HC tells Centre to ensure supply on hospital’s appeal
- The court also cited the tragedy in a Nashik hospital, where 24 lives were lost due to a leak in an oxygen tank.
“We cannot see people dying for the lack of oxygen,” said the Delhi high court on Wednesday as it nudged the Centre into ensuring sufficient quantity of medical oxygen for patients in Delhi along with an unobstructed passage of the cylinders to the national capital from different states.
“The citizen can only fall back on the State and it is your duty to provide. Beg, borrow or steal but you must provide. And it is our bounden duty to make sure people’s fundamental right to life is not curtailed,” said a bench of justices Vipin Sanghi and Rekha Palli said in an urgent late evening hearing that started around 8 pm and ended at 10.40 pm.
The hearing saw both the judges exhorting the Central government to make certain that no death happens in Delhi due to shortage of supply of oxygen after Max Hospitals complained that they were running short on oxygen and were down to only a few hours of supply in some facilities.
“Today it is Max before us but there could be several other hospitals which have the same problem. The shortage is there and it is there for everyone to see. We cannot shut our eyes to this. You can’t say we can’t provide only this much and no more and let people die. That can’t be an answer from a sovereign government and we are not ready to accept such an answer. We can’t see people dying because they don’t have oxygen,” the bench told solicitor general Tushar Mehta, who appeared for the Union government in the matter.
It added: “We are in dire straits. Hundreds and thousands of lives are lost because of lack of oxygen. As a sovereign state, it is your responsibility to make sure sufficient oxygen is there. You can’t turn around and say you don’t have more oxygen. You cannot say that we can only provide this and if people are dying, let them die. That cannot be an answer by a responsible and sovereign state. You just draw on oxygen from captive industries and do everything else. And if some of the plants are to be shut, so be it. But people can’t lose lives because of oxygen.”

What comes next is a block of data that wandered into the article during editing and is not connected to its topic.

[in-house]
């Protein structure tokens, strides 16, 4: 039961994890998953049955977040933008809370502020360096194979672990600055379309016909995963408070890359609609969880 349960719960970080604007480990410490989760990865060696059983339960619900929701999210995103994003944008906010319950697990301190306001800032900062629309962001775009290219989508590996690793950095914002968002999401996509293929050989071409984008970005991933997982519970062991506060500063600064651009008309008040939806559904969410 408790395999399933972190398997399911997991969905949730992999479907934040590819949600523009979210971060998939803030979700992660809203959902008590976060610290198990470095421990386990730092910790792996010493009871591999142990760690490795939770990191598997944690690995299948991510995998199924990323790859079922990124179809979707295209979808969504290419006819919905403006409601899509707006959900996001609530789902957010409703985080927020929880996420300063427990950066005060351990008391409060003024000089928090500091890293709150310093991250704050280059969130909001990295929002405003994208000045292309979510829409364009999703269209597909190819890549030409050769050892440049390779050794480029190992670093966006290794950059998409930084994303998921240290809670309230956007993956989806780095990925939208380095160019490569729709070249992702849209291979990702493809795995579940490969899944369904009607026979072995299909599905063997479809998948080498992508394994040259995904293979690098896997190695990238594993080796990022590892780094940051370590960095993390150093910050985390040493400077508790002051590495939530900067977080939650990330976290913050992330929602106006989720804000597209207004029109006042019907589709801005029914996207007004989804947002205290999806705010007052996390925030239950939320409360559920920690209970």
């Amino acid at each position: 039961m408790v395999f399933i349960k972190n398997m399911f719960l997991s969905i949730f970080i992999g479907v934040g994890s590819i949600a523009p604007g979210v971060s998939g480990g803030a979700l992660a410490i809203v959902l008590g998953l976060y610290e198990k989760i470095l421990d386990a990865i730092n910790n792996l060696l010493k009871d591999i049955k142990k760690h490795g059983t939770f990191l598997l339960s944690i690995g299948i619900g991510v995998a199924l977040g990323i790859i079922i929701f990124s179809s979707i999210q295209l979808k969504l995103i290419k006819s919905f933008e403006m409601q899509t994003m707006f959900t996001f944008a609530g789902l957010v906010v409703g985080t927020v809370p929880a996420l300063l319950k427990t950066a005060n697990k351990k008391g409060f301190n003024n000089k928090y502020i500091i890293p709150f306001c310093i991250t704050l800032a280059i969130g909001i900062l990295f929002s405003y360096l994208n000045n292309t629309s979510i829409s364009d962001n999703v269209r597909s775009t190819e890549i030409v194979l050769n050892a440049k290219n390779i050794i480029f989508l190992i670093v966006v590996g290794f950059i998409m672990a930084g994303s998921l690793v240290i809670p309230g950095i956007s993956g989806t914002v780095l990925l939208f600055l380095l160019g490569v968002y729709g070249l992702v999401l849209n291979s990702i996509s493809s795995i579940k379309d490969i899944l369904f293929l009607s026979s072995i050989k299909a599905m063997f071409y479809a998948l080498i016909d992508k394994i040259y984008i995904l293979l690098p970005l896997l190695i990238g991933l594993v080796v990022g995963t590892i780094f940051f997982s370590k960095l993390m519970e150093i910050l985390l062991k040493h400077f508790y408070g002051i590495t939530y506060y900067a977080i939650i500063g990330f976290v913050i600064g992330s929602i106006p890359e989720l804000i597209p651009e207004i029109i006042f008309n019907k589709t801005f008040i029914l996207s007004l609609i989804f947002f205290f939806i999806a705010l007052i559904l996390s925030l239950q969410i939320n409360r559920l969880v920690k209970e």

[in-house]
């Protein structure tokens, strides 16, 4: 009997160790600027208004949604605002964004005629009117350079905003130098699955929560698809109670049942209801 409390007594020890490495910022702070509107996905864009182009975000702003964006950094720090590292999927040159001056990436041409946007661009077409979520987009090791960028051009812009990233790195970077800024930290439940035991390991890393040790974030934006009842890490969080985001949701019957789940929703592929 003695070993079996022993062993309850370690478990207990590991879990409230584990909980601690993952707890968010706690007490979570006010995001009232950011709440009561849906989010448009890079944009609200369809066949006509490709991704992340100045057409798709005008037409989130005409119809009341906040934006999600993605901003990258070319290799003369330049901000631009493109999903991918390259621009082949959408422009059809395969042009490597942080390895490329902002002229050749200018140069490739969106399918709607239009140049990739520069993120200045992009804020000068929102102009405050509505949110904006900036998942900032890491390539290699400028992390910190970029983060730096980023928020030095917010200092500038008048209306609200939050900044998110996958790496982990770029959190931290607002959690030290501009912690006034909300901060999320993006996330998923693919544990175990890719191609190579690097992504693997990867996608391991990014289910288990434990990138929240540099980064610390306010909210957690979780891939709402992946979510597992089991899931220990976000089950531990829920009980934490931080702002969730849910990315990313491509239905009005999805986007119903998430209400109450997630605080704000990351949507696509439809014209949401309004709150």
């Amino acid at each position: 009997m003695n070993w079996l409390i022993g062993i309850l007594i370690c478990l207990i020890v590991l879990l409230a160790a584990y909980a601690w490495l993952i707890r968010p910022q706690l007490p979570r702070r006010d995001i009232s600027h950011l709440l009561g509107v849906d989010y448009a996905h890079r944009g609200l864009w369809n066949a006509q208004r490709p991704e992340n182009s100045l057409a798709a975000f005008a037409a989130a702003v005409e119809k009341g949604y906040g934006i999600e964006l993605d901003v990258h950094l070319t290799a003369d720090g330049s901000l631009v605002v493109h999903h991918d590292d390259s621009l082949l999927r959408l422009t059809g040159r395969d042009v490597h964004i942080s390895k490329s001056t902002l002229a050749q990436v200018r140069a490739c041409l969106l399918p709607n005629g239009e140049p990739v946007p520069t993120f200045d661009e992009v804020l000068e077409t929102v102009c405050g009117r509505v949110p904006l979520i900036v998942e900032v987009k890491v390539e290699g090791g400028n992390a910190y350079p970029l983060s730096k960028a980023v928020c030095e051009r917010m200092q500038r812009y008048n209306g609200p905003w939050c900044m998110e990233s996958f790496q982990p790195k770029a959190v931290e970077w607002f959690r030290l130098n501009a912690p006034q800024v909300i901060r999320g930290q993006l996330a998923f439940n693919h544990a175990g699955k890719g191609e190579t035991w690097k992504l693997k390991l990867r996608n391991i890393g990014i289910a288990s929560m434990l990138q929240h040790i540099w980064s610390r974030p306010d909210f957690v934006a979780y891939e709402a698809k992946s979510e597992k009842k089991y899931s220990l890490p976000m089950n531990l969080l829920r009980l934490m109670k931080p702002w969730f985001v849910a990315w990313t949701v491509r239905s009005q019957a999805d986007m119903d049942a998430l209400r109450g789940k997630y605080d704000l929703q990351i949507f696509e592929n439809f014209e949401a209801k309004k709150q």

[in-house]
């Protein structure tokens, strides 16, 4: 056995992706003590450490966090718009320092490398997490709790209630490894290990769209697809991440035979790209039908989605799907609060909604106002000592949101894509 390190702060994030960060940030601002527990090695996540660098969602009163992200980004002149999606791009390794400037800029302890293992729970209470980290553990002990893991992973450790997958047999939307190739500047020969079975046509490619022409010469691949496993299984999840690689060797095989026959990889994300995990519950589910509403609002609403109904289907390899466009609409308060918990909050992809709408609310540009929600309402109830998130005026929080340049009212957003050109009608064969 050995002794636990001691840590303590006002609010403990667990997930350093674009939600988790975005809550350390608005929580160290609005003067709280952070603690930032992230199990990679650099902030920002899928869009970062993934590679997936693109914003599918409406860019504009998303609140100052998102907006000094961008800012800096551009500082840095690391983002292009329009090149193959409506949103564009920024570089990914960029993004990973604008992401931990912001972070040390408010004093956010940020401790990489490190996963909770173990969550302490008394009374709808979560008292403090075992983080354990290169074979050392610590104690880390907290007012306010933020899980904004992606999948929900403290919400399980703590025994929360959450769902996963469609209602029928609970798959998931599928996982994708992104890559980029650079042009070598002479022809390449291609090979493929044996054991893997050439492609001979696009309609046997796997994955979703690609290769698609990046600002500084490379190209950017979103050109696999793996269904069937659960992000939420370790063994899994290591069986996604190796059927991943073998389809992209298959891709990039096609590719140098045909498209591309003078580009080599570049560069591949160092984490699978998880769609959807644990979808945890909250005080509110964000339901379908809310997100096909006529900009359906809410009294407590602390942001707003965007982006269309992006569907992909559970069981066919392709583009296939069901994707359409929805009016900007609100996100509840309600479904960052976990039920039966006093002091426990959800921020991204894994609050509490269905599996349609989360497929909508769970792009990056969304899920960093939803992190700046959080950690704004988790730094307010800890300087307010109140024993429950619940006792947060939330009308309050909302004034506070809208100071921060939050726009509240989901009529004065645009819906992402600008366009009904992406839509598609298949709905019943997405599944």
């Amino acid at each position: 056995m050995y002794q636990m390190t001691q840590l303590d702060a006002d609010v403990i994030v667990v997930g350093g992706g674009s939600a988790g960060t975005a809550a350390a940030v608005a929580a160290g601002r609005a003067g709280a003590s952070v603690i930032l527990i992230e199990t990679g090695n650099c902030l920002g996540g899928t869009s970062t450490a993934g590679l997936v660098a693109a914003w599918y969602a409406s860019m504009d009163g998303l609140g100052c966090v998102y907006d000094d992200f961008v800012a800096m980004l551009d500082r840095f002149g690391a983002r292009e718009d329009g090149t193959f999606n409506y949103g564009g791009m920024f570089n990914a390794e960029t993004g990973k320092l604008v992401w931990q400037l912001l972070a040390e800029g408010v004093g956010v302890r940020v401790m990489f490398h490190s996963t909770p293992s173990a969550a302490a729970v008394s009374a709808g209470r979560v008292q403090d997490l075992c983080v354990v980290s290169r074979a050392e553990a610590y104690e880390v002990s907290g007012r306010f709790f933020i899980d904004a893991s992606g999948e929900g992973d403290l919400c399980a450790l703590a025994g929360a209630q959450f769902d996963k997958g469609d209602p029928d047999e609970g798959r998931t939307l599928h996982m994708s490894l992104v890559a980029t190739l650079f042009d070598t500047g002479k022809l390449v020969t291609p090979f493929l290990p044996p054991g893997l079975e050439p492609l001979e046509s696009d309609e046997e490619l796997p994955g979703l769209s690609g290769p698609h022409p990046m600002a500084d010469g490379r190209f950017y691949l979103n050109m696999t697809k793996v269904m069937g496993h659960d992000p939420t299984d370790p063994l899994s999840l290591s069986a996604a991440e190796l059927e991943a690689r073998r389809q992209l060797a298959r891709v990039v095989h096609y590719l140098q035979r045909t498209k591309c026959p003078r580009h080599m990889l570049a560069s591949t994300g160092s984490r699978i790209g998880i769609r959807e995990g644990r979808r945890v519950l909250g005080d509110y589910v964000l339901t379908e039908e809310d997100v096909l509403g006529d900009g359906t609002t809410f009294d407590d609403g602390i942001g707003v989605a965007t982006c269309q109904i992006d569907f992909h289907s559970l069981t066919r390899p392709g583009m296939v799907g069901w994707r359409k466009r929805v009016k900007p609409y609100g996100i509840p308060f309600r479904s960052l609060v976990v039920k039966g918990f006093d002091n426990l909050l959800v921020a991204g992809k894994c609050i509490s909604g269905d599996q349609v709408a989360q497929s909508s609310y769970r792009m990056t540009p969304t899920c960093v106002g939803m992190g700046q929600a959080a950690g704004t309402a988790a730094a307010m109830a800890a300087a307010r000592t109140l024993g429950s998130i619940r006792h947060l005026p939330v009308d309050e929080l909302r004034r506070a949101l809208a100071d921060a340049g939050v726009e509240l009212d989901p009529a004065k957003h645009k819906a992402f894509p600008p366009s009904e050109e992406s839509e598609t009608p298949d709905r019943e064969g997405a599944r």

The court also cited the tragedy in a Nashik hospital, where 24 lives were lost due to a leak in an oxygen tank.
On his part, the S-G submitted that the Centre was committed to procuring maximum quantity of oxygen from all possible sources and its duty was confined to allocate it equitably to all the states. About Delhi, Mehta informed that the allocation to the capital was increased from 378 MT to 480 MT and it was now for the Delhi government to get its transported from the points of procurement.
Delhi government’s standing counsel Rahul Mehra agreed with the S-G about the hike in the oxygen allocation and expressed his gratitude but sought police protection during the transit.
Mehta assured the court that the Centre will ascertain safe passage for the oxygen cylinders to Delhi.
The bench then recorded the statement by the S-G about the increase in allocation and the safe passage while deferring the matter for a hearing on Thursday when the issue of diversion of oxygen from captive plants will be taken up.
During the hearing, the bench observed that supply of medical oxygen should be stopped for industrial use and even the amendment—that the plants having captive oxygen can continue their production—does not help as it is an “emergent situation”.
“Every citizen is entitled to that protection. In such a situation, you are saying that the industry would not be stopped. How are your officers not looking at the situation?” the bench asked Mehta.
Mehta said that the order of stopping oxygen to the industries was sought to be earlier implemented from April 22 in wake of the time required for the technical shut down, which was given to implement the order.